- 25 October 2019
- 3 min read
Deal is reached for lifesaving cystic fibrosis drugs on NHS
A deal has been reached to provide lifesaving cystic fibrosis drugs on the NHS which could help thousands of sufferers.
5,000 patients now have access to drugs through NHS England
A “long hoped-for” deal has been reached to provide lifesaving cystic fibrosis drugs on the NHS which could help thousands of sufferers.
Around 5,000 NHS patients will now have full access to Orkambi, Symkevi and Kalydeco, following an agreement between Vertex Pharmaceuticals and NHS England.
Vertex said patients will be able to access the drugs on prescription within 30 days.
The breakthrough follows a row which dragged on for more than three years between the pharmaceutical firm and the NHS over the cost of Orkambi.
The drug is said to slow decline in lung function – the most common cause of death for people with cystic fibrosis.
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NHS Chief Exec and Health Secretary - 'great value'
NHS chief executive Simon Stevens said the deal was a “long hoped-for moment”, while Health Secretary Matt Hancock said the deal was “great value for money” for the NHS.
Health Secretary Matt Hancock tweeted: “I know personally how important this is – and I’ve met many sufferers. Things like this are the reason I do this job.
“For those who say the system doesn’t work, this proves them wrong. We can get lifesaving drugs at a fair price, thanks to Nice and the NHS. We should all reject calls to undermine that.”
The Prime Minister said: “This is fantastic news for those suffering from this terrible disease.
“I pay tribute to those who have campaigned so passionately and tirelessly on this issue – your efforts have made all the difference.
Labour leader Jeremy Corbyn said it was a victory for campaigners who “stand together and take on the powerful”.
NHS England said the deal was made possible by the company agreeing confidential commercial terms that constitute good value for British taxpayers.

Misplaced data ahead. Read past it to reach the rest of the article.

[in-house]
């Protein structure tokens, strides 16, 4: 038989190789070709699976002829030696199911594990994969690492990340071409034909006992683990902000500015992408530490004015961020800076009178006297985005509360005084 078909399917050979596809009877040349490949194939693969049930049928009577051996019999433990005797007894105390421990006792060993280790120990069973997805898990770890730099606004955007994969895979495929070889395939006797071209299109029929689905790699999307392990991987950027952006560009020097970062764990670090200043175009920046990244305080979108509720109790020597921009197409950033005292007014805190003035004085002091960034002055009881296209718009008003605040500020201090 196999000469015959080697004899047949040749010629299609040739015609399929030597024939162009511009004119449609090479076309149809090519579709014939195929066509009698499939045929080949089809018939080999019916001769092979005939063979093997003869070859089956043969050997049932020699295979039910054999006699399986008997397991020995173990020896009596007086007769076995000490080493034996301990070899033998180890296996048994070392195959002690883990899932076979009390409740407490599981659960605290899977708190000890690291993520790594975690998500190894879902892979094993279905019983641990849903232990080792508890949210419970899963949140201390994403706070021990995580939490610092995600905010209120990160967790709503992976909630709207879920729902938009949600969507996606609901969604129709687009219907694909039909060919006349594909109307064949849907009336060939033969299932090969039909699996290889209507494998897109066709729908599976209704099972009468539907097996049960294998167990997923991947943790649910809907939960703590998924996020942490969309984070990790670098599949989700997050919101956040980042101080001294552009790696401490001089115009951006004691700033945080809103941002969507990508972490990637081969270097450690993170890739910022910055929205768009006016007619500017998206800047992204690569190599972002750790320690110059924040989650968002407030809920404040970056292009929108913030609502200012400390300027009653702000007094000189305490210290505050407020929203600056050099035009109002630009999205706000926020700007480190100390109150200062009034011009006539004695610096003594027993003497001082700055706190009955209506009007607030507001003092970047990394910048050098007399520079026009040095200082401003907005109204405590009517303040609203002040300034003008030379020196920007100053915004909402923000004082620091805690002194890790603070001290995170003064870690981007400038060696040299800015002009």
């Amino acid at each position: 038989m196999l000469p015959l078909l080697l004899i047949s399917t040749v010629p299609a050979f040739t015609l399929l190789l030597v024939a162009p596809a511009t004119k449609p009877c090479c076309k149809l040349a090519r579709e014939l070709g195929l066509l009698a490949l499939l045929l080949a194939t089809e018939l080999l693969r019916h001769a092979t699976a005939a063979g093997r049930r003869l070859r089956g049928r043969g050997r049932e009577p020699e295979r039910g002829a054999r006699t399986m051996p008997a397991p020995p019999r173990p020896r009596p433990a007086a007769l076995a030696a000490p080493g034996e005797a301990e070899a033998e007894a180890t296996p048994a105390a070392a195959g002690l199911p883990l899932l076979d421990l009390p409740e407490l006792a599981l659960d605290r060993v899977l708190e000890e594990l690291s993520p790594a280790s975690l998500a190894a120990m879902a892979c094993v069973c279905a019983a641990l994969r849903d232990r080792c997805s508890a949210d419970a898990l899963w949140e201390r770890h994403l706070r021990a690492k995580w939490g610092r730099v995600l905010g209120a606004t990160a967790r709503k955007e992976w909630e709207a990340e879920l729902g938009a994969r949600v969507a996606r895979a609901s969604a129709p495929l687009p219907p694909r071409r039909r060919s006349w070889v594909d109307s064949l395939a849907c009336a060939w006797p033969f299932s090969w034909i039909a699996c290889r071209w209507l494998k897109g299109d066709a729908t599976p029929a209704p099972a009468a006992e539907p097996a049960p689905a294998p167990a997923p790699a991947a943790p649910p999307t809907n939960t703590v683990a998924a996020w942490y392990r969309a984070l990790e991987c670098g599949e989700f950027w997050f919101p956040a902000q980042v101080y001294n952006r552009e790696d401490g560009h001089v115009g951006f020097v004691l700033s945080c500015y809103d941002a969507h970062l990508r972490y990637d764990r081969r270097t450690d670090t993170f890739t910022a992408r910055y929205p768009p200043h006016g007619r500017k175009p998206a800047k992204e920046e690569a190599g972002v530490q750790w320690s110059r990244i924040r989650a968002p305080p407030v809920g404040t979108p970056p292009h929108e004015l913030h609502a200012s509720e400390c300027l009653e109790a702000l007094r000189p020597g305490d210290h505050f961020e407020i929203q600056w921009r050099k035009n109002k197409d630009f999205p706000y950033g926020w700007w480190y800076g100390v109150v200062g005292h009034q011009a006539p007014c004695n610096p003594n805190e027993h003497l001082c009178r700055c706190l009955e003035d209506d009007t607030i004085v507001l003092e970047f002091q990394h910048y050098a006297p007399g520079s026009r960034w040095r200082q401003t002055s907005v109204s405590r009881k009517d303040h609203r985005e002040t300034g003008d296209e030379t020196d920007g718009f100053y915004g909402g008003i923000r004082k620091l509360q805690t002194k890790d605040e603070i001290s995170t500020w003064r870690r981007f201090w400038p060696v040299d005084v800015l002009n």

The National Institute for Health and Care Excellence (Nice) has backed the agreement, and Vertex will submit its drugs in due course for their appraisal.
Mr Stevens said: “The UK has the second highest prevalence of cystic fibrosis of any country in the world, so today is an important and long hoped-for moment for children and adults living with cystic fibrosis.
“That fact also means that any drug company wanting to succeed commercially in this field needs to work constructively with the NHS.
“I’m pleased that Vertex has now agreed a deal that is good for our patients and fair to British taxpayers.”
Jeremy Corbyn - they've waited years for this
Mr Corbyn tweeted: “This is life changing for everyone with cystic fibrosis in our country, they’ve waited years for this drug.
“A victory for all the campaigners who have taken on big pharmaceutical companies’ greed and Government inaction. “When we stand together and take on the powerful, we win.”
The Cystic Fibrosis Trust also welcomed the deal, but said that although 4,387 people in England will benefit, Wales and Northern Ireland remain without a deal.
Chief executive David Ramsden said: “This is a very special day and I want to thank people with cystic fibrosis, their families and everyone who has been part of this campaign for their persistence and determination to keep on fighting.
“We know it doesn’t end here – we will continue to fight for similar access in Wales and Northern Ireland so that all people with cystic fibrosis in the UK are able to benefit from these life-saving drugs.
“Also, with news that the new triple therapy, Trikafta, which 90% of people with cystic fibrosis could stand to benefit from, could be licensed for use in the coming year, we will continue to campaign so that people with cystic fibrosis never have to wait again for the best available medicines.”
Dr Caroline Elston, chair of the UK Cystic Fibrosis Medical Association, said: “We welcome this amazing progress in England, and look forward to receiving further details on how this will be rolled out by NHS England, and what this means for people with CF in Northern Ireland and Wales.”